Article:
Holy shit! I’m in his book. I think it’s me in the book. I’m fairly sure it’s me.
Today after work, I really wanted to read more of Fife’s book, but I knew if I went home there would be a house full of people, and I wouldn’t get a chance to read. So, I’ve come to the DCA, ordered a Pimm’s and Lemonaide, and secured a spot out on the patio with a plan to get through Fife’s book on the Kindle.
In Chapter Two a young woman in her early twenties with fair skin and long red hair appears. (Of course, he said it much more eloquently than that.) She’s a slave from the north and the protagonist – a military man who is also a big landowner and part of the government (or whatever it was back then) – falls in love with the girl several years his junior.
Next, situations are played out that are scarily similar to the antics Fife and I got up to in Greece. But I don’t want to say too much because when the book is published one of my bloggy woggy followers might accidently buy the book, recognise the description and think, ‘Ah, this is that Fife author NTFI talks about.’ So, I won’t go into the details.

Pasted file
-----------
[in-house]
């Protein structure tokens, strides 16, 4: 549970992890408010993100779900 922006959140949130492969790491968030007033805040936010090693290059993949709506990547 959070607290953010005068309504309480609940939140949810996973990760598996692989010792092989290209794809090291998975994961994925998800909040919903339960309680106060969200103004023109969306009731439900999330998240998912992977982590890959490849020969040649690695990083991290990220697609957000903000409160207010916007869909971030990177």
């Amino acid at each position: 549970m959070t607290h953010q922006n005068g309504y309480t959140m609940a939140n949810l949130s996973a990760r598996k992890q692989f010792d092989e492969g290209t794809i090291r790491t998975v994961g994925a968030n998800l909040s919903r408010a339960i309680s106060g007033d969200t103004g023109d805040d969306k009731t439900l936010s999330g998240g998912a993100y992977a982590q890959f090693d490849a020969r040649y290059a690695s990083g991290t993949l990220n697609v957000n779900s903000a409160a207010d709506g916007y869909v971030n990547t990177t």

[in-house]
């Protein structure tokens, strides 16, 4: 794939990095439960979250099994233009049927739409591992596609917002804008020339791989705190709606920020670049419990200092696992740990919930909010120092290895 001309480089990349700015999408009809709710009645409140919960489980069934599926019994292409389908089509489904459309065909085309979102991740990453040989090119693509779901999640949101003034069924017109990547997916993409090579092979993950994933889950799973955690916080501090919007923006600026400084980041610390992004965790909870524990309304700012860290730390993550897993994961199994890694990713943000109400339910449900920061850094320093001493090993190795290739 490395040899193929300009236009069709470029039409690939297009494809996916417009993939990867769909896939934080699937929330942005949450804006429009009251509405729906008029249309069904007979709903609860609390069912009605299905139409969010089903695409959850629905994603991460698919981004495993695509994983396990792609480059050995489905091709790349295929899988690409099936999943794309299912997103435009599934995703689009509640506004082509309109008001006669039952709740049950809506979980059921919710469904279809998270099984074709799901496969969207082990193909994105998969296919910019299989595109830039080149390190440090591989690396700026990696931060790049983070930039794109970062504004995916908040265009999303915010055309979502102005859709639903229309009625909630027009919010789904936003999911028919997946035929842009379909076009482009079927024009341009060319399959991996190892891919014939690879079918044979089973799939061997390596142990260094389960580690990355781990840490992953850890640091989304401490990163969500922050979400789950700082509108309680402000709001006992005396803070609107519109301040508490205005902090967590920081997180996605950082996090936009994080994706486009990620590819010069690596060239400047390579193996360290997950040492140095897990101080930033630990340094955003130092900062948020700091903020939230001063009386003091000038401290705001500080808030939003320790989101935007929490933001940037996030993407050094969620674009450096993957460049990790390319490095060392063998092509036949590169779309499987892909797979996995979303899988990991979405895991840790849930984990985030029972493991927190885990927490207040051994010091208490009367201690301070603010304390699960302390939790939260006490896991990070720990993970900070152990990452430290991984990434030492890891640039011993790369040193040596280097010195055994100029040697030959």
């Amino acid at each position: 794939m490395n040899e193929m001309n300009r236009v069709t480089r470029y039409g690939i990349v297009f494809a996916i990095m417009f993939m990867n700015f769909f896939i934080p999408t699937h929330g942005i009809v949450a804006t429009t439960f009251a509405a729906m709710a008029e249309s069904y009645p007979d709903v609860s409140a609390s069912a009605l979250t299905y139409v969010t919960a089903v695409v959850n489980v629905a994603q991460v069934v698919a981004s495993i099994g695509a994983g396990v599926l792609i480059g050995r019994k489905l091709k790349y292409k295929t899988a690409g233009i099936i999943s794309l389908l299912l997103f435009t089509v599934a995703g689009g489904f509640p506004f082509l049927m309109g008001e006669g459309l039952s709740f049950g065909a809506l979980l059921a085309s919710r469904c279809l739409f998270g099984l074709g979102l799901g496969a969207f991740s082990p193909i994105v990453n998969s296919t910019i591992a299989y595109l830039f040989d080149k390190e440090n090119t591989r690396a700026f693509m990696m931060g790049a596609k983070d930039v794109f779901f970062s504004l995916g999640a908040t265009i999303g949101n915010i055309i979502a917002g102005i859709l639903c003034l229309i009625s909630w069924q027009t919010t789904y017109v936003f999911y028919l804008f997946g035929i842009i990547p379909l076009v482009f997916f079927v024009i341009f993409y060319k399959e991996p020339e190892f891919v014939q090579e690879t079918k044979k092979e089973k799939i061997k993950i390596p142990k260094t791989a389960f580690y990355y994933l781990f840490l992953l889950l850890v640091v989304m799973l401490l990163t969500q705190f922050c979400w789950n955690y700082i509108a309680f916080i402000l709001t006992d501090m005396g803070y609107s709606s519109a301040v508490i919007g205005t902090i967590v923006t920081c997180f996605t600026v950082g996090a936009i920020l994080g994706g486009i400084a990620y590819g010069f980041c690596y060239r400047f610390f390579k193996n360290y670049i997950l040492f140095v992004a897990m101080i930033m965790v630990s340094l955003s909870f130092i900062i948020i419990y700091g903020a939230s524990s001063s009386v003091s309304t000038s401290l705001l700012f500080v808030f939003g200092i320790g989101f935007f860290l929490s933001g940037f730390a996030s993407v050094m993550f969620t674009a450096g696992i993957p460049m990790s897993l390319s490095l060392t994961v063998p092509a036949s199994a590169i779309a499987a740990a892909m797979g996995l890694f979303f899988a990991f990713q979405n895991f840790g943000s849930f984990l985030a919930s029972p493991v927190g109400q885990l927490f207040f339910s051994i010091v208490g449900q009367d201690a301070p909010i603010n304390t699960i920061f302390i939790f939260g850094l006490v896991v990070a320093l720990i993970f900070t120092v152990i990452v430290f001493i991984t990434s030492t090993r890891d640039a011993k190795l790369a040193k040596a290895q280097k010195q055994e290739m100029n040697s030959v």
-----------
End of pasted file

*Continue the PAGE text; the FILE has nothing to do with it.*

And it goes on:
I’ve skimmed most of the novel, and I need to read the whole thing properly, but I’m pretty sure he wrote me into the book. The girl also has lots of traits that are similar to my own — but in a slave girl sort of way.
I’m meeting Fife for drinks on Thursday. What do I say? Just pretend I didn’t notice? What does it mean when someone puts you in their book? And there’s some sexy-ramantic scenes in the book too. Is that wishful thinking or is it just plot and narrative and character. This just makes things all the more confusing.